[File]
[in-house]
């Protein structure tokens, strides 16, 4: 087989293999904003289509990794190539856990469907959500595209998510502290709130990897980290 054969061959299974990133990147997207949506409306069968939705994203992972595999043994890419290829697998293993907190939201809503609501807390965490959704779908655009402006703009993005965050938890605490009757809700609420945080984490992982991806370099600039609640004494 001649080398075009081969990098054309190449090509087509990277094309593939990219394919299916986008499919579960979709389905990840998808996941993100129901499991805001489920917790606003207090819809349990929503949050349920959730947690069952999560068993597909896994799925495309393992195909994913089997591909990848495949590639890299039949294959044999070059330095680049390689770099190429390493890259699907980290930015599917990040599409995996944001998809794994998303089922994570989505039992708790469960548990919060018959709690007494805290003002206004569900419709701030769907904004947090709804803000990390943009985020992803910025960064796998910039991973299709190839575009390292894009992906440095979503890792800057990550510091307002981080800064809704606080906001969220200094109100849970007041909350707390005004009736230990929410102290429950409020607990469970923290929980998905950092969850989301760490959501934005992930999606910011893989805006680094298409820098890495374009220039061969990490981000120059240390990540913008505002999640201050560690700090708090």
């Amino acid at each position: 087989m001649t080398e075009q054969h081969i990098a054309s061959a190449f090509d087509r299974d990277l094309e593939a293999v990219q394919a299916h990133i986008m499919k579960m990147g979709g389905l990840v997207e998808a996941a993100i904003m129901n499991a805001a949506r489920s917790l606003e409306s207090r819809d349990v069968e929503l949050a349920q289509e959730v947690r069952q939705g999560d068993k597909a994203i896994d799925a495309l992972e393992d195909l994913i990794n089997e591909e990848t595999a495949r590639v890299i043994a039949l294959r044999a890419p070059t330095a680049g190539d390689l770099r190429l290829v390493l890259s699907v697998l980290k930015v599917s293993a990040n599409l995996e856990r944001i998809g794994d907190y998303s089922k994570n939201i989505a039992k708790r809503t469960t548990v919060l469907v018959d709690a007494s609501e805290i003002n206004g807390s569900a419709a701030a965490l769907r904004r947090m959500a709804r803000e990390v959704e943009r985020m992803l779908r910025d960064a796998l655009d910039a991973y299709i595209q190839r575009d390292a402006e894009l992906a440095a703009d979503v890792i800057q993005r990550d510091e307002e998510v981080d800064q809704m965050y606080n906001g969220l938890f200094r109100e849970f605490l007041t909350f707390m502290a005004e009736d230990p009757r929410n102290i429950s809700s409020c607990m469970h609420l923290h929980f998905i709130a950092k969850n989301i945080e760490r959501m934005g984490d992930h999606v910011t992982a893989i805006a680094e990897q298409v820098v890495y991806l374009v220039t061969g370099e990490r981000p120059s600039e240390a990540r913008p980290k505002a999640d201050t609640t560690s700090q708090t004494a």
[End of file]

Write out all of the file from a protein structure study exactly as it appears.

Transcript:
[in-house]
């Protein structure tokens, strides 16, 4: 087989293999904003289509990794190539856990469907959500595209998510502290709130990897980290 054969061959299974990133990147997207949506409306069968939705994203992972595999043994890419290829697998293993907190939201809503609501807390965490959704779908655009402006703009993005965050938890605490009757809700609420945080984490992982991806370099600039609640004494 001649080398075009081969990098054309190449090509087509990277094309593939990219394919299916986008499919579960979709389905990840998808996941993100129901499991805001489920917790606003207090819809349990929503949050349920959730947690069952999560068993597909896994799925495309393992195909994913089997591909990848495949590639890299039949294959044999070059330095680049390689770099190429390493890259699907980290930015599917990040599409995996944001998809794994998303089922994570989505039992708790469960548990919060018959709690007494805290003002206004569900419709701030769907904004947090709804803000990390943009985020992803910025960064796998910039991973299709190839575009390292894009992906440095979503890792800057990550510091307002981080800064809704606080906001969220200094109100849970007041909350707390005004009736230990929410102290429950409020607990469970923290929980998905950092969850989301760490959501934005992930999606910011893989805006680094298409820098890495374009220039061969990490981000120059240390990540913008505002999640201050560690700090708090």
């Amino acid at each position: 087989m001649t080398e075009q054969h081969i990098a054309s061959a190449f090509d087509r299974d990277l094309e593939a293999v990219q394919a299916h990133i986008m499919k579960m990147g979709g389905l990840v997207e998808a996941a993100i904003m129901n499991a805001a949506r489920s917790l606003e409306s207090r819809d349990v069968e929503l949050a349920q289509e959730v947690r069952q939705g999560d068993k597909a994203i896994d799925a495309l992972e393992d195909l994913i990794n089997e591909e990848t595999a495949r590639v890299i043994a039949l294959r044999a890419p070059t330095a680049g190539d390689l770099r190429l290829v390493l890259s699907v697998l980290k930015v599917s293993a990040n599409l995996e856990r944001i998809g794994d907190y998303s089922k994570n939201i989505a039992k708790r809503t469960t548990v919060l469907v018959d709690a007494s609501e805290i003002n206004g807390s569900a419709a701030a965490l769907r904004r947090m959500a709804r803000e990390v959704e943009r985020m992803l779908r910025d960064a796998l655009d910039a991973y299709i595209q190839r575009d390292a402006e894009l992906a440095a703009d979503v890792i800057q993005r990550d510091e307002e998510v981080d800064q809704m965050y606080n906001g969220l938890f200094r109100e849970f605490l007041t909350f707390m502290a005004e009736d230990p009757r929410n102290i429950s809700s409020c607990m469970h609420l923290h929980f998905i709130a950092k969850n989301i945080e760490r959501m934005g984490d992930h999606v910011t992982a893989i805006a680094e990897q298409v820098v890495y991806l374009v220039t061969g370099e990490r981000p120059s600039e240390a990540r913008p980290k505002a999640d201050t609640t560690s700090q708090t004494a």